Rock and a fortress

Our story so far: Five months into the renovation of a 126-year-old Methodist church into our home, spring arrived.

# # #

Chapter 24

Our church renovation project was beginning to look like the list of traditional gifts one should give one’s spouse for wedding anniversaries. We’d put the paper year behind us when we dumped a ton of it during the demolition phase. We’d observed the precious metals years by replumbing and rewiring the church. And wood? Tyler and crew handled innumerable two-by-fours in building walls and ceilings. We’d skipped over the crystal and china years to land squarely in the stone years.

heavy equipment
Pouring liquid stone.

Sheetrock, for example. It was the brand name for our drywall. Sheetrock. And what’s concrete anyway? Concrete, of which we’d poured yards for the foundation walls of our garage and would pour many yards more, was a substance created from gravel and cement that dries rock hard. Speaking of gravel, Tyler spent two days using his cousin’s dump truck to haul load after load of gravel from a nearby gravel pit for the base of the garage foundation.

One can’t build one’s home solidly, as we aspired to do, without stone. What’s more solid than stone? It was bricks, after all, that stymied the huffing, puffing Big Bad Wolf. Our church structure was built on a sixteen-inch-thick foundation of field stones.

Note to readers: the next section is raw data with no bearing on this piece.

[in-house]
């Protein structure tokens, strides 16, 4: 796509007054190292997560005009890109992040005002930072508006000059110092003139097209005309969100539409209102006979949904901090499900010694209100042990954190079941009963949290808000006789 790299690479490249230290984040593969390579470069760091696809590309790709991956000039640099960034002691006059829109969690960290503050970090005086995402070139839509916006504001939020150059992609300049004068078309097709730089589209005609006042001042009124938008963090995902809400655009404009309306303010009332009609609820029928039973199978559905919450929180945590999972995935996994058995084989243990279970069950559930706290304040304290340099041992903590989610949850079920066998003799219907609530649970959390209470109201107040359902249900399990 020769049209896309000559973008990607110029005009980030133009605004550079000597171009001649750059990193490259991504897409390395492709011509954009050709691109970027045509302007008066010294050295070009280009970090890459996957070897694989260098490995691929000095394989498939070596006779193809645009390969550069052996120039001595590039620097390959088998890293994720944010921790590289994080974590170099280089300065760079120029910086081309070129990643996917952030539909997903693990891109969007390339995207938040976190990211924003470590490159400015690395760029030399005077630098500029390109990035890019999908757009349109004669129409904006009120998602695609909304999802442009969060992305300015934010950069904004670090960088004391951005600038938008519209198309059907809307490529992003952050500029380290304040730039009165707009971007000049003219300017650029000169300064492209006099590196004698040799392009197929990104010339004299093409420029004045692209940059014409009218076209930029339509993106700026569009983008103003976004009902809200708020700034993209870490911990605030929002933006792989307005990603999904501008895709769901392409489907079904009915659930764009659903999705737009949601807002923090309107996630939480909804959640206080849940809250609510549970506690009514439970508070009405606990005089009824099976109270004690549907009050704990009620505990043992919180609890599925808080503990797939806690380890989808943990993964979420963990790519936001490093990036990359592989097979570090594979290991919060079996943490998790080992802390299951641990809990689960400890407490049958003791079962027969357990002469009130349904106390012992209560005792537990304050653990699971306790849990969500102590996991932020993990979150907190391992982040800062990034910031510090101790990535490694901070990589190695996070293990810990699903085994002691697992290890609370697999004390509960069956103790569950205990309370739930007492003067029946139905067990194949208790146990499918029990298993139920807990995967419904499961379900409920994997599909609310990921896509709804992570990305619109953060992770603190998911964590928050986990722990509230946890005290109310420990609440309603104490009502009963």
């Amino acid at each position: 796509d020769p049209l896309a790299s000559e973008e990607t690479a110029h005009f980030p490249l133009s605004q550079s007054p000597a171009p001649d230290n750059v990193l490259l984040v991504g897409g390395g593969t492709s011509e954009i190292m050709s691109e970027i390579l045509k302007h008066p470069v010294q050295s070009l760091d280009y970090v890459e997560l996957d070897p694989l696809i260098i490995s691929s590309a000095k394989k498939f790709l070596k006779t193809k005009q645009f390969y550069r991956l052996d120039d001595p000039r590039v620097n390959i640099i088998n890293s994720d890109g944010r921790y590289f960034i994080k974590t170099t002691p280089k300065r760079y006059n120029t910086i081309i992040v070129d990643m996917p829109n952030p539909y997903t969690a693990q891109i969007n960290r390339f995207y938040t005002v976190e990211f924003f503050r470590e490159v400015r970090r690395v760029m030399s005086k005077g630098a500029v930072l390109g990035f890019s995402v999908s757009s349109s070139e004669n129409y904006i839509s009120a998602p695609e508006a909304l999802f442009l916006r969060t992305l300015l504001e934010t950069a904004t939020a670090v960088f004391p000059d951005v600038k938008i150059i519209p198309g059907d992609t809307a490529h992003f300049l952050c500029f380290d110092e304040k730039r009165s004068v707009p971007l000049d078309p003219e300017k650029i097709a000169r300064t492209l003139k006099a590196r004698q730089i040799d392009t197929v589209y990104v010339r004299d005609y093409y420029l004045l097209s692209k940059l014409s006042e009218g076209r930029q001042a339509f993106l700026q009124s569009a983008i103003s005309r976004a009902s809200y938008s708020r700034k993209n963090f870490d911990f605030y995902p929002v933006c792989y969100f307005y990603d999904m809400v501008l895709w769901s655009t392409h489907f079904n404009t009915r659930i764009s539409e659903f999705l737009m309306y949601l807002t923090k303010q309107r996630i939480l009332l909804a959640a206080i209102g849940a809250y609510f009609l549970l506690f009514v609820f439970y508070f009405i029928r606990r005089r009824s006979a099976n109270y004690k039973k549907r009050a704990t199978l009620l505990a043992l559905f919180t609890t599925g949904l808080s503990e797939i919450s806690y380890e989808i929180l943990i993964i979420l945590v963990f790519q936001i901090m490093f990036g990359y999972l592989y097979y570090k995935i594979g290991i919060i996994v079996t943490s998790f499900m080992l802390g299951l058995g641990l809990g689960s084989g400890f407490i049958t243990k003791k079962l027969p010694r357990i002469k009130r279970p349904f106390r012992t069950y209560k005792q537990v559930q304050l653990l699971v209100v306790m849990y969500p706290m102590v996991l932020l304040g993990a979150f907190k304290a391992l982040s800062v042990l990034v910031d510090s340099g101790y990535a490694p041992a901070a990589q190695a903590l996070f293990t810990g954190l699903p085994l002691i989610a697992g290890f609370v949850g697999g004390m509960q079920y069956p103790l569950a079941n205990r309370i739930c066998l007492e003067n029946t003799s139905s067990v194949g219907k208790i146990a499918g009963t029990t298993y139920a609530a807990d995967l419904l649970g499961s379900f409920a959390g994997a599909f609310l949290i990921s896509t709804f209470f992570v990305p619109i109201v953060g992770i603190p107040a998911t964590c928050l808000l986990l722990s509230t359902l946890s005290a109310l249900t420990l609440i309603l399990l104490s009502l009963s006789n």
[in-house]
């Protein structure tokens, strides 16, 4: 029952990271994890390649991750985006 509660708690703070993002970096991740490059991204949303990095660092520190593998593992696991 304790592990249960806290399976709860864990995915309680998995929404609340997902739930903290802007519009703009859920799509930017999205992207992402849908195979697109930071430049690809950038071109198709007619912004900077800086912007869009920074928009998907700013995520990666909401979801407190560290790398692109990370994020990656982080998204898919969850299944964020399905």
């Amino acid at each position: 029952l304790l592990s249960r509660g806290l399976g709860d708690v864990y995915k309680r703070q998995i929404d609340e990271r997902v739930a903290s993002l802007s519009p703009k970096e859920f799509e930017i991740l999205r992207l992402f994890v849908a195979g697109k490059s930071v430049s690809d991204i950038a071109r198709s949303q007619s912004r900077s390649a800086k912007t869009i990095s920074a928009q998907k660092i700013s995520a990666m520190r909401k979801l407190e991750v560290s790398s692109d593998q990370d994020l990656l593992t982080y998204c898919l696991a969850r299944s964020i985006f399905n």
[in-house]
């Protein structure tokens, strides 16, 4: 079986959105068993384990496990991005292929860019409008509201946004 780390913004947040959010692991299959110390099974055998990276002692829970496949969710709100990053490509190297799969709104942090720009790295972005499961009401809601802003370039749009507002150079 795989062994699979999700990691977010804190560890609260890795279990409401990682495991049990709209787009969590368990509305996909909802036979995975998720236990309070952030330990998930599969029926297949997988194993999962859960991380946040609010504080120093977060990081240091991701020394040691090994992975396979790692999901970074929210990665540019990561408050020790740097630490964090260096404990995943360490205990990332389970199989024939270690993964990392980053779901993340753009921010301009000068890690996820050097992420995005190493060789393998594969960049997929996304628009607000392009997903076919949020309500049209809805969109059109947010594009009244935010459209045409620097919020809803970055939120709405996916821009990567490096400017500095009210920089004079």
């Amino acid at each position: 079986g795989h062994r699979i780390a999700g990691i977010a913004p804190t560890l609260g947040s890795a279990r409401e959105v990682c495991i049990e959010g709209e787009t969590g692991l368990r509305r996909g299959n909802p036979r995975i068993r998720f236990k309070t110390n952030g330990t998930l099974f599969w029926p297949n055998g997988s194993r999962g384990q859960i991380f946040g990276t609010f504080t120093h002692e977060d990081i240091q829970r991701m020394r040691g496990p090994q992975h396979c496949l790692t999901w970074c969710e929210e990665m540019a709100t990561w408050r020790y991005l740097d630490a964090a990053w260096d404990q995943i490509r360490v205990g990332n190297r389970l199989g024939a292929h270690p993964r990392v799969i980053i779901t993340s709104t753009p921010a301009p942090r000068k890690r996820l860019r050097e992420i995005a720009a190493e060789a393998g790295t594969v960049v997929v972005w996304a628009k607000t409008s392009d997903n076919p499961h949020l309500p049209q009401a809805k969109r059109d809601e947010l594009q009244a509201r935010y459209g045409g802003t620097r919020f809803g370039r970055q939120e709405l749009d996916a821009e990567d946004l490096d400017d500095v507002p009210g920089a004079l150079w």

Now, as we executed the interior design of Church Sweet Home, stone in some form or another played an important role. First decisions to make were about the fireplace.

Somehow, we managed to neglect the fireplace in our Tequila Budget. Might have been the tequila we were drinking at the time, but we were probably more drunk with excitement in those first heady days of dreaming about buying a church.

Of course, we were going to have a fireplace. It wasn’t one of those bad-news budget-breakers like redoing all the heating and cooling ductwork. And it wasn’t one of those great ideas we added to the project midstream like the balcony. Nope, we just forgot about the centerpiece of our great room when we were planning our great room. Duh.

Unfortunately for the budget, a fireplace isn’t like register covers (another one of those things we neglected to think of when we were figuring our figures). A fireplace costs big bucks, and we weren’t likely to find the gigantic one we wanted on Craig’s List.

So the Tequila Budget took another hit when we shopped for a fireplace.

Maybe we’d burn it at some point.

In the fireplace.

# # #

Tomorrow: It’s only the genuine article for us. Maybe not natural, but genuine. Read about it here.

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